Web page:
Throughout the ’90s and before “Sex & the City,” Parker continued, with a string of box office successes: “L.A. Story,” “The First Wives Club,” “Ed Wood,” “Miami Rhapsody,” “Honeymoon In Vegas” and “Mars Attacks” — with a couple of doozies thrown in for good measure; “Hocus Pocus,” and “Dudley Do Right.”

“Everyone makes a mistake or two in their career,” laughs Parker, talking about the movies she wishes she hadn’t signed for on the dotted line.

Currently, Parker has two movies on the burner. “The Family Stone,” for which she was nominated for a Best Actress Golden Globe and the upcoming “Failure To Launch,” (in theaters now), where she plays a character hired to get a 30-something Matthew McConaughey out of the house he still lives in — GASP! — with his parents (Kathy Bates and Terry Bradshaw).

I ask what she would do if James ended up still at home in his 30s, to which she replies, after a brief pause, reflecting for a moment. “First, I am one of eight kids and my mother did a great job of shepherding each of us out of the house at the appropriate time. And I would hope that Matthew and I would have raised James well enough, with values and a sense of self, that he would want to leave home and experience life on his own. Whether he goes to college — which Matthew isn’t too insistent on [but] I have stronger feelings about — or gets a job, I am sure he will be able to be fully functional on his own. I cannot imagine a scenario like that in ‘Failure to Launch’ where he would need to be coaxed out of the home.”

In addition to the upcoming “Failure to Launch,” Parker just finished an independent film, due out later this year, and is slated to star in a musical for the gay director, Adam Shankman.

“It’s tentatively called ‘Slammer’ and I play a publicist wrongfully incarcerated at Sing-Sing, who stages an all-inmate musical.” Hmmm...didn’t we see a variation of that story, with her husband and Nathan Lane, at the end of “The Producers?”

While not working on movie projects, Parker models clothes for Gap, (and for which she was paid a few million pretty pennies) and touts her own fragrance, “Lovely.”
“The funniest thing happened to me the other day. I walked into a room to do an interview and the person said, ‘You smell so lovely.’ I couldn’t help laughing, because I happened to have on the ‘Lovely’ perfume.”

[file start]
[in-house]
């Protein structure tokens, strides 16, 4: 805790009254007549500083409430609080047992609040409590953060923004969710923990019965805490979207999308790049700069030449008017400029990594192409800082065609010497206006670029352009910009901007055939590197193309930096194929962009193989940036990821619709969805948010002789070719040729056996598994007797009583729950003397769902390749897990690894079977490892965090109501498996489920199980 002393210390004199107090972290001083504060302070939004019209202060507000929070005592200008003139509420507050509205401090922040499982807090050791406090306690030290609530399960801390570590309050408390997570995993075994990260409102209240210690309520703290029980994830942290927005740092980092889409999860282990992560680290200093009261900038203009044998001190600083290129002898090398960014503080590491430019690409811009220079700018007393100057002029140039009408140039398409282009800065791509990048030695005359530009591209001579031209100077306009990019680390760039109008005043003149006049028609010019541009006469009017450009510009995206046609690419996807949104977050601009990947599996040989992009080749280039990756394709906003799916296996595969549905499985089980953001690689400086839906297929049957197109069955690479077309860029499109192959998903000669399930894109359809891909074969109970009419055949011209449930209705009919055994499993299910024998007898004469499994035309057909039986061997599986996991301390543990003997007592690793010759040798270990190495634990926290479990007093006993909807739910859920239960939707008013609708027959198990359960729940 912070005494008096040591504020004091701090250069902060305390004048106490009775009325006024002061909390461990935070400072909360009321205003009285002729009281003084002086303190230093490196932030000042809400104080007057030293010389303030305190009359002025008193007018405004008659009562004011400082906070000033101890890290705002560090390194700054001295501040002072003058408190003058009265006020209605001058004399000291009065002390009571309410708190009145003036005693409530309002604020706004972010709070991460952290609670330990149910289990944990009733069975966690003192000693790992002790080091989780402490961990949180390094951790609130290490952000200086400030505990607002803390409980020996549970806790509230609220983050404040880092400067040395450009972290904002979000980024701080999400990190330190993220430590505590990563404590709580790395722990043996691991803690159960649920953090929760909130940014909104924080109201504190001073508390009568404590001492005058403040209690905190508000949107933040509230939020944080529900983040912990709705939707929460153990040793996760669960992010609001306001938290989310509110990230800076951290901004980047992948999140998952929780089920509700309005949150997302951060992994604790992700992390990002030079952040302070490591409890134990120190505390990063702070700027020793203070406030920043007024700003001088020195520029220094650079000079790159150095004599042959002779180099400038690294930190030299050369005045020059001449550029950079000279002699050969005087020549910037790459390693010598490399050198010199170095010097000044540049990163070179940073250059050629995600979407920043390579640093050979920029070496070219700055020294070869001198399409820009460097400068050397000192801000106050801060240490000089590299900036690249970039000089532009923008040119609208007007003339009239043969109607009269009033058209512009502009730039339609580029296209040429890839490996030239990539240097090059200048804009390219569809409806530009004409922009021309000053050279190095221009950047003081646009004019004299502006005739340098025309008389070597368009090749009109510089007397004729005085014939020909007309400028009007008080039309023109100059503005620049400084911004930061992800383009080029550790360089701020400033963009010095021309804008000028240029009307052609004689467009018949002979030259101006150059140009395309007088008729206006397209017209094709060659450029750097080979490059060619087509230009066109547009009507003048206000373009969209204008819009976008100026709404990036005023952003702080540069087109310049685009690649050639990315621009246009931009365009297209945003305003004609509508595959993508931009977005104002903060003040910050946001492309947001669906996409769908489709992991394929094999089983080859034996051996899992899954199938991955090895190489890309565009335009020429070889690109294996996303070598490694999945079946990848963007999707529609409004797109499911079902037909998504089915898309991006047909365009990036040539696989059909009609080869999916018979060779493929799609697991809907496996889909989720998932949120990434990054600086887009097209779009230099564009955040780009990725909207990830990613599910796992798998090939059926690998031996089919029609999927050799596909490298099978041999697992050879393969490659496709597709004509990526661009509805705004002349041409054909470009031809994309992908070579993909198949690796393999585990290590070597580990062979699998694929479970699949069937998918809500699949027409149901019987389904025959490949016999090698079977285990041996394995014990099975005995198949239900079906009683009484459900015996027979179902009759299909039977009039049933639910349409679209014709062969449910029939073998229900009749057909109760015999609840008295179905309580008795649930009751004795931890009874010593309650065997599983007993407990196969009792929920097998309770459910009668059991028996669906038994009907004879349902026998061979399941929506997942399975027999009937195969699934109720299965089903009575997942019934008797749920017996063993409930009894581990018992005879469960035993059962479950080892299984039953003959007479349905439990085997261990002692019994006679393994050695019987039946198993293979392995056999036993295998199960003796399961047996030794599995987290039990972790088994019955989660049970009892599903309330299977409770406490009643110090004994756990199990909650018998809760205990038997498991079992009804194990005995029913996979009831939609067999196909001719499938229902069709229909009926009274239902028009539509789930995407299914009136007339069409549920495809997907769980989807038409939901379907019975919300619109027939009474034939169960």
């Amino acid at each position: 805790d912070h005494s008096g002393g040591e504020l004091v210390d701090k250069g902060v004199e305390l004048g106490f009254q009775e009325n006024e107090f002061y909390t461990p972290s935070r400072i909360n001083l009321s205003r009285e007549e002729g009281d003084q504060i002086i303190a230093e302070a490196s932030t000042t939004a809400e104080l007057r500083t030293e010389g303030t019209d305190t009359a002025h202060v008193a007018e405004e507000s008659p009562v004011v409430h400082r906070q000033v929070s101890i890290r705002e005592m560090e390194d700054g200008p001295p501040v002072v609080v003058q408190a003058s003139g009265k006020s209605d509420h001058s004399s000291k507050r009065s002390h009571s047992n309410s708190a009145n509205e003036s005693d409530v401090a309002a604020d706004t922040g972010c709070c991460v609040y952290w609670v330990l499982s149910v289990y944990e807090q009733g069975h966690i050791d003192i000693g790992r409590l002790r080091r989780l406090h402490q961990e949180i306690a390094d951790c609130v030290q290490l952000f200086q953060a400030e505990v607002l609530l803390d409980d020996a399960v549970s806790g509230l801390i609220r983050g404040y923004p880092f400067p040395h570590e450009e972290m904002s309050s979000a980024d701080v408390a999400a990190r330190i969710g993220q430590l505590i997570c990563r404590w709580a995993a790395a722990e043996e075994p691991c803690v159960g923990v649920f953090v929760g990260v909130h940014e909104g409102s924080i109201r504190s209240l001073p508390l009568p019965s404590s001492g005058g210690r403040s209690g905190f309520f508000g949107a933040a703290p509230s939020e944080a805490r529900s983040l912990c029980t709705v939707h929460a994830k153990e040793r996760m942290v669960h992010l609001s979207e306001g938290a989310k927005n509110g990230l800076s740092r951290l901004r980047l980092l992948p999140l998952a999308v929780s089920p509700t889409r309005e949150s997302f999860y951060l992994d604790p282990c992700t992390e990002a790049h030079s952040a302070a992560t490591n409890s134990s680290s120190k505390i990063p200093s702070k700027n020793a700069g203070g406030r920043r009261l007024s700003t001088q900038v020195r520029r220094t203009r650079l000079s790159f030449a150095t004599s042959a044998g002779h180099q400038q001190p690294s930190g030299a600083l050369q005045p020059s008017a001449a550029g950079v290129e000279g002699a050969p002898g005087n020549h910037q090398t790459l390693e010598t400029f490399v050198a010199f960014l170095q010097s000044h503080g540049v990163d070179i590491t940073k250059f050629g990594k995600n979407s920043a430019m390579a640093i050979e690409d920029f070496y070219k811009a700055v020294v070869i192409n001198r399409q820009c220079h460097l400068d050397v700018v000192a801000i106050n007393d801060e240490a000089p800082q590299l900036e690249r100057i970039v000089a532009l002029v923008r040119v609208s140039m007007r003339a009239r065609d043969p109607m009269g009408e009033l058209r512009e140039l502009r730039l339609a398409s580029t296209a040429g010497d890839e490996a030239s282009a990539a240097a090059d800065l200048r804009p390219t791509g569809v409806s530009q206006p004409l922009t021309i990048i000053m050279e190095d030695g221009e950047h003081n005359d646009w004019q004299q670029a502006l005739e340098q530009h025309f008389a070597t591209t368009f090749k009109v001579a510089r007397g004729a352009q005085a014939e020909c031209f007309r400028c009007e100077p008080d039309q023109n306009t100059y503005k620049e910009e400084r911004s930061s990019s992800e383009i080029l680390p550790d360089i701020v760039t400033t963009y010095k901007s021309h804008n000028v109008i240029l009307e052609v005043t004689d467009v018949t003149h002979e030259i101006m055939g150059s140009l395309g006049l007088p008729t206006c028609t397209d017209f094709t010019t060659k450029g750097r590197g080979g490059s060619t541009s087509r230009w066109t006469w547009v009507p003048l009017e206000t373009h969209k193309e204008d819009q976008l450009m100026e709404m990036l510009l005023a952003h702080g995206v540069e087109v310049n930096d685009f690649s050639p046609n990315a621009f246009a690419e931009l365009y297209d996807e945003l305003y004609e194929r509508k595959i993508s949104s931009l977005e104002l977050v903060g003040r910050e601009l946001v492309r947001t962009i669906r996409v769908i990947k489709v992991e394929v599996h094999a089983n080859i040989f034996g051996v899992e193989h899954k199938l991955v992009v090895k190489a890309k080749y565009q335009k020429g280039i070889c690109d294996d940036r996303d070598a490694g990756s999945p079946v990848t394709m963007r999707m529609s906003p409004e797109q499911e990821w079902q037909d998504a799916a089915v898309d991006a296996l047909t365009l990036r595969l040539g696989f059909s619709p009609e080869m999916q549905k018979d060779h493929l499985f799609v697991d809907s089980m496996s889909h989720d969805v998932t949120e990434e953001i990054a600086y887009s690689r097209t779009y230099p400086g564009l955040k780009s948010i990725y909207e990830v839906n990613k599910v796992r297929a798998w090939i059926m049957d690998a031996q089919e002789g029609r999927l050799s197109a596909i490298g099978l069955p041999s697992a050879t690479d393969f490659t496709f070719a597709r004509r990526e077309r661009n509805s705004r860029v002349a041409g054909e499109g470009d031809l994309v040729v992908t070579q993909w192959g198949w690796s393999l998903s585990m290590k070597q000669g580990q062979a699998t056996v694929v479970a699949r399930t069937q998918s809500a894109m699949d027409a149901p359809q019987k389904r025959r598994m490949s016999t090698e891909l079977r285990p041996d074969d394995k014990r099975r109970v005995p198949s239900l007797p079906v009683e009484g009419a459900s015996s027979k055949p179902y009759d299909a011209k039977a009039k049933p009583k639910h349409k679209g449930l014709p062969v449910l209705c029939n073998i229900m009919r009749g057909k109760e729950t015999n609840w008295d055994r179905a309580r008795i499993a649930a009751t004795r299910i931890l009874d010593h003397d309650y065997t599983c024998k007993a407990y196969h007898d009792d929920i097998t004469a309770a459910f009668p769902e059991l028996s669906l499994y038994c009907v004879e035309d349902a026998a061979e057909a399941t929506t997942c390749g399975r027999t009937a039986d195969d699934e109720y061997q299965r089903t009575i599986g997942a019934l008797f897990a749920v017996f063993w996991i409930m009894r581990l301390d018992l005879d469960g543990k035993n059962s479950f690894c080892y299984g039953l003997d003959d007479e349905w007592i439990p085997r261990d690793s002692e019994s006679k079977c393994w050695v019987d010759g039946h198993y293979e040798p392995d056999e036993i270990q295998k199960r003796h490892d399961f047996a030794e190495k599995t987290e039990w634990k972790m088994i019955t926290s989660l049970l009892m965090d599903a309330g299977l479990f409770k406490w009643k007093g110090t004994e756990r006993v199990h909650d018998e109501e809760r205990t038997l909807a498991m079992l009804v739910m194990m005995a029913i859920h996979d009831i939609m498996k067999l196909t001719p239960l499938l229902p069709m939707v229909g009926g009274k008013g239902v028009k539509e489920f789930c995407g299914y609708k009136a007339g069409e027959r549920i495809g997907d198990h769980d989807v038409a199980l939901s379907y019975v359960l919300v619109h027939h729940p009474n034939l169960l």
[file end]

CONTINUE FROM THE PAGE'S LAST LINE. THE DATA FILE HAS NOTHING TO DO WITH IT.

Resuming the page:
The biggest misconception that many, especially devotees of “Sex & the City,” may have is that Sarah Jessica Parker is Carrie Bradshaw.

“It’s nice to think that people think that I can always look that fabulous,” laughs Parker. “But my and Matthew’s lives at the moment are all about James. You try getting a three-year-old ready for preschool or the doctor’s or a play date and out the door in nine inches of snow at 8:40 a.m. in heels, pearls and a mink coat. I laugh to myself when I see tabloid photographers outside my house taking pictures of me in sweats and no makeup, pushing a stroller down the sidewalk — thinking they have a ‘scoop.’ If they want me to look like Carrie 24/7, 365 days a year, I would love for them to come into my house and help me get James ready for preschool every morning and shovel the snow for me so I can wear my heels, tight dresses and have time to put on my makeup. I mean, I love to dress up, but only when the occasion presents itself.”

With Oscar season in full swing, I asked Parker what her favorite films of the year past were. “Oh, I don’t know,” she says. “It’s hard for me to pick favorites, but I will tell you this. Oh, it’s so sweet. I was sitting in the living room one afternoon and James walked over with the ‘Brokeback Mountain’ DVD in his hand and wanted to watch it. He had seen commercials for it on television and liked the sheep and scenery — and had been begging to watch the movie for a month. (Parker and Broderick are both members of the Academy and receive Oscar screeners each year.) Matthew and I had debated on whether or not to let him watch the movie and had decided we would let him watch certain scenes. He likes binoculars and there is a scene with binoculars in the movie. And he loves animals. So we put it on and selected about 20 minutes worth of the movie for him to watch. When it was over he went over to the nanny and gave her a big hug. I asked him why he was hugging her and James said, so innocently and sweetly, ‘Because. That is what the two cowboys were always doing in the movie. They loved each other.’”

“Failure to Launch” is in theaters now.